First African American president to serve on Port board passed
It is with tremendous sadness that the Port of Beaumont announces the passing of longtime Port Commissioner Lee E. Smith.
Smith died on October 12, 2021. He was 79.
Smith, first appointed to represent Ward 3 in 2002, was elected board president on May 21, 2018, becoming the first African American to hold the office.
During his two years as board president, Smith oversaw the start of construction on the Port’s new $80 million Main Street Terminal 1, which will restore dock service to failed Wharves 2, 3, and 4.
He was also at the Port’s helm during two record fiscal years and when the Port was awarded an $18 million Better Utilizing Investment to Leverage Development (BUILD) grant in 2019.
Smith was instrumental in the Board’s actions to approve the public-private partnership with Jefferson Energy Company, which is now a state-of-the-art liquid bulk terminal in Orange County.
“Lee was a tremendous asset to the Port of Beaumont,” said Port Director and CEO Chris Fisher. “Not only did he recognize the Port’s growth potential and value in the national economy, but he was also a champion for the Port in the local community.”
Fisher, who was named Port Director in 2001, said he and Smith sort of learned how to guide the Port together.
“Lee did so much for my career, and for that I will forever be grateful to him,” Fisher said. “More than a Port Commissioner, I will remember Lee as my friend.”
Smith, who was considered a friend by so many, credited his mother for his many professional and personal successes, saying she taught him the value of “just being nice.”
He would frequently tell Port employees the importance of “carrying a good name wherever they went,” and was quick to praise them on a job well done.
A respected leader in his community, Smith always concluded his talks with area students and those trying to get into the workforce with one simple, but important line: “Be sure you take care of your business.”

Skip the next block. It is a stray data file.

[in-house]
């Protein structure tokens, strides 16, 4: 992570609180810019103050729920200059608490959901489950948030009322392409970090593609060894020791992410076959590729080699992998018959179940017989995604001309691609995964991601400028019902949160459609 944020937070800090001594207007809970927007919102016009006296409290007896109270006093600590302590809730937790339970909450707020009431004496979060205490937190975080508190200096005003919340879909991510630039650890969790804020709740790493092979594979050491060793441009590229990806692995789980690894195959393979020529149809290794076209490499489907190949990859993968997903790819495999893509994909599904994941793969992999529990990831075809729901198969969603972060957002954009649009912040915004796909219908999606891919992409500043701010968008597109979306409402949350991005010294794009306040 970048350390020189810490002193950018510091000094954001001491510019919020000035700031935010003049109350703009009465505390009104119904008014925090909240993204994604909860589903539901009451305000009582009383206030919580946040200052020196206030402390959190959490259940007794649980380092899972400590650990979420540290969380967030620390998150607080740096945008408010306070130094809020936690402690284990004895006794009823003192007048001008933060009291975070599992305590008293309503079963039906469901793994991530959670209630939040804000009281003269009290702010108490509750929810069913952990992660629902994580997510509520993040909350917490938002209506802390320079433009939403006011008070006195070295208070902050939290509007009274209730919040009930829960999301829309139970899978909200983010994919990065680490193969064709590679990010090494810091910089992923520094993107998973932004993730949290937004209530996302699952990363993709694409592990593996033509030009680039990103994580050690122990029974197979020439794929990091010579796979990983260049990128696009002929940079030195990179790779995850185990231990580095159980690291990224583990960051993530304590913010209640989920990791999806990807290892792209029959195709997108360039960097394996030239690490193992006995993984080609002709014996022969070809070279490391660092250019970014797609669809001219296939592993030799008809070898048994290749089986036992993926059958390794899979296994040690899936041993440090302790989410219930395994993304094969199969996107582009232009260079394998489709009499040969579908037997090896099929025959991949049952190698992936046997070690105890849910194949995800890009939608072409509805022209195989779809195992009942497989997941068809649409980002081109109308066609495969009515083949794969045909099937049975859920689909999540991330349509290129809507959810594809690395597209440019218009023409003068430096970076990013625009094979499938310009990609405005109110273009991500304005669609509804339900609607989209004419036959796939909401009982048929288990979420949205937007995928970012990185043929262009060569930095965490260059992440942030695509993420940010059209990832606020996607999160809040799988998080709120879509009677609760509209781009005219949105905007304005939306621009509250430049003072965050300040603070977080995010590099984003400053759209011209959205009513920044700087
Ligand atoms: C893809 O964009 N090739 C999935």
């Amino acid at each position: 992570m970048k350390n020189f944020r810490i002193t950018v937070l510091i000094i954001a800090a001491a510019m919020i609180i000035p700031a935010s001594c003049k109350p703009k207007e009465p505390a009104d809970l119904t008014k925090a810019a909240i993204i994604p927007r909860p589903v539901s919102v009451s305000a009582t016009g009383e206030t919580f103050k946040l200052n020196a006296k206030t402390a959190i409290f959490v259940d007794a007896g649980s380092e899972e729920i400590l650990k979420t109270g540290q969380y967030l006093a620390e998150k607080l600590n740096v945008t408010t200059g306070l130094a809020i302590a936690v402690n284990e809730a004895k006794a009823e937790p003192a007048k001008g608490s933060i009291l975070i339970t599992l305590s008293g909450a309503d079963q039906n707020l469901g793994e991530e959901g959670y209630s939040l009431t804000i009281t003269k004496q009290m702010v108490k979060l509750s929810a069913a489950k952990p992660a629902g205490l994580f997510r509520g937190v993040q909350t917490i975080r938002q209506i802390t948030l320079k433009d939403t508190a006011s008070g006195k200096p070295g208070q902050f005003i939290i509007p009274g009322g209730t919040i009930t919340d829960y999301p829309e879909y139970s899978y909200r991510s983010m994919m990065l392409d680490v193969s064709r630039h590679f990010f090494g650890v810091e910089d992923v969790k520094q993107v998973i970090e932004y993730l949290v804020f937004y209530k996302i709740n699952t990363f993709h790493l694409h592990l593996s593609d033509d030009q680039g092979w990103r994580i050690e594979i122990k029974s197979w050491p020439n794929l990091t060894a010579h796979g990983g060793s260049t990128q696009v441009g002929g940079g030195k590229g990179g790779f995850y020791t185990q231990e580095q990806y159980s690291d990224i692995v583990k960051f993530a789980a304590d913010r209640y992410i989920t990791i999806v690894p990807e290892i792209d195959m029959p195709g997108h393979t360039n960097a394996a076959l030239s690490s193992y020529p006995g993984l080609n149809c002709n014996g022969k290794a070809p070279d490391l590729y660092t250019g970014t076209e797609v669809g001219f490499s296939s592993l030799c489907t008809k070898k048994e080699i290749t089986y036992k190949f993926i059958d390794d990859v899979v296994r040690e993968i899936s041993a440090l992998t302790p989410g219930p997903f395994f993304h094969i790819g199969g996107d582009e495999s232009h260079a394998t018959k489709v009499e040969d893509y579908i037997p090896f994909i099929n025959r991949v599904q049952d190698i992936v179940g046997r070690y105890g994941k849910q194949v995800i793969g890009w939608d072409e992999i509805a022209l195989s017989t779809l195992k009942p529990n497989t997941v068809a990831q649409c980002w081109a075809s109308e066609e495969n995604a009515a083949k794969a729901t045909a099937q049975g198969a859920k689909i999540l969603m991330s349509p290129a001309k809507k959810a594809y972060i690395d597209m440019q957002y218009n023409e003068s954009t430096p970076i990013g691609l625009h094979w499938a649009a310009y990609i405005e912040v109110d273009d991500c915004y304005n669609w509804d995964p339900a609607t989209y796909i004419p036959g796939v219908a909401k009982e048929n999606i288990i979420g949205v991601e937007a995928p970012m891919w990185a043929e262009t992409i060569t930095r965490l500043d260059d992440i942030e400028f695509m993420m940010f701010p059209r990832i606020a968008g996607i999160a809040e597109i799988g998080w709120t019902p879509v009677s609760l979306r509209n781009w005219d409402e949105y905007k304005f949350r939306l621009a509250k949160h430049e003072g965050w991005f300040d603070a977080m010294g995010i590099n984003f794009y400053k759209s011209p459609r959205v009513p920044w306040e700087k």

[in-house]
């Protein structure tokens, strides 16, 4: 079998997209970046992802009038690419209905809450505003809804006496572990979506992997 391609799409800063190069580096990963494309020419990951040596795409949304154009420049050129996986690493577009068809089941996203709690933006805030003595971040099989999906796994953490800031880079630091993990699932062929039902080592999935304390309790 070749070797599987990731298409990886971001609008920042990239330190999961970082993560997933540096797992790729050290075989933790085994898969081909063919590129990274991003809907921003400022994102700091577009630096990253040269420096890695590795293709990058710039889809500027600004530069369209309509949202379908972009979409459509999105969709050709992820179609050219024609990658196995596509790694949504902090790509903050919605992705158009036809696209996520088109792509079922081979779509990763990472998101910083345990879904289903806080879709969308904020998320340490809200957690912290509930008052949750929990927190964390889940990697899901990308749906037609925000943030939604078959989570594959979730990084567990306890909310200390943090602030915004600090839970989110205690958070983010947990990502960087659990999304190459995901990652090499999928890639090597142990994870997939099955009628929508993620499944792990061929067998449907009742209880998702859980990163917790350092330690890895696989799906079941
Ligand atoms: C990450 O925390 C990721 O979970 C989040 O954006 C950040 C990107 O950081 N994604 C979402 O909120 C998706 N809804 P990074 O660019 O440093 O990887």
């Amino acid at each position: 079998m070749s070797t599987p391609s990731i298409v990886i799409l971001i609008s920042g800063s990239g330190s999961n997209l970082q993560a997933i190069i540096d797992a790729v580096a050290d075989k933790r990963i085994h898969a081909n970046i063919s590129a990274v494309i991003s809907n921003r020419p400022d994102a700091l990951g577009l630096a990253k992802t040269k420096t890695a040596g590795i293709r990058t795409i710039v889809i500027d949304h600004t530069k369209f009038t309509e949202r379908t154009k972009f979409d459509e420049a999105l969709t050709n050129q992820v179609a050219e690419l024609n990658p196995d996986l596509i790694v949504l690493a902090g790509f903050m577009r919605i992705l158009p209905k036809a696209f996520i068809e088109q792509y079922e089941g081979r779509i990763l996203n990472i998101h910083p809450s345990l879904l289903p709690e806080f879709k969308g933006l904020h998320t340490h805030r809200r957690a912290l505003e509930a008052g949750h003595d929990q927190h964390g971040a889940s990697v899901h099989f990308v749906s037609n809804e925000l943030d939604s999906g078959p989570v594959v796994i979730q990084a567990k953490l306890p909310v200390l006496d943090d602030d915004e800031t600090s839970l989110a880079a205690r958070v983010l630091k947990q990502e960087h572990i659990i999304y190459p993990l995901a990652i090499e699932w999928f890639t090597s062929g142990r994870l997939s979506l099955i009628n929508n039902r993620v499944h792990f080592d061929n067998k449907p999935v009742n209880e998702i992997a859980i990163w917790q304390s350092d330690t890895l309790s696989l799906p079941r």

In addition to serving on the Port of Beaumont’s Board of Commissioners, Smith has served as president of the Beaumont Metropolitan YMCA Board of Directors, president of the North End Neighborhood Association, service officer of the Dorie E. Miller Post 817 of the American Legion, member of the NAACP, board member of Beaumont Main Street, trustee of Fellowship Missionary Baptist Church and member of the Charlton-Pollard Alumni Association.
A proud Charlton-Pollard High School graduate, Smith attended Prairie View A&M, where he graduated in 1965 with a degree in Industrial Education. Following college, he joined the U.S. Army and was stationed at Fort Polk in Louisiana.
In the late 1960s, he took a job with what was then the Texas U.S. Chemical Company in Port Neches, becoming the first African American to work in the company’s office.
Smith retired from Ameripol Synpol Corporation after 33 years with the company.
Smith’s memory will be kept alive by his beloved wife, LaRue, daughter and son-in-law, Lesia and Stephen Linton, and three grandchildren, Taylor, Ryan and Lauryn.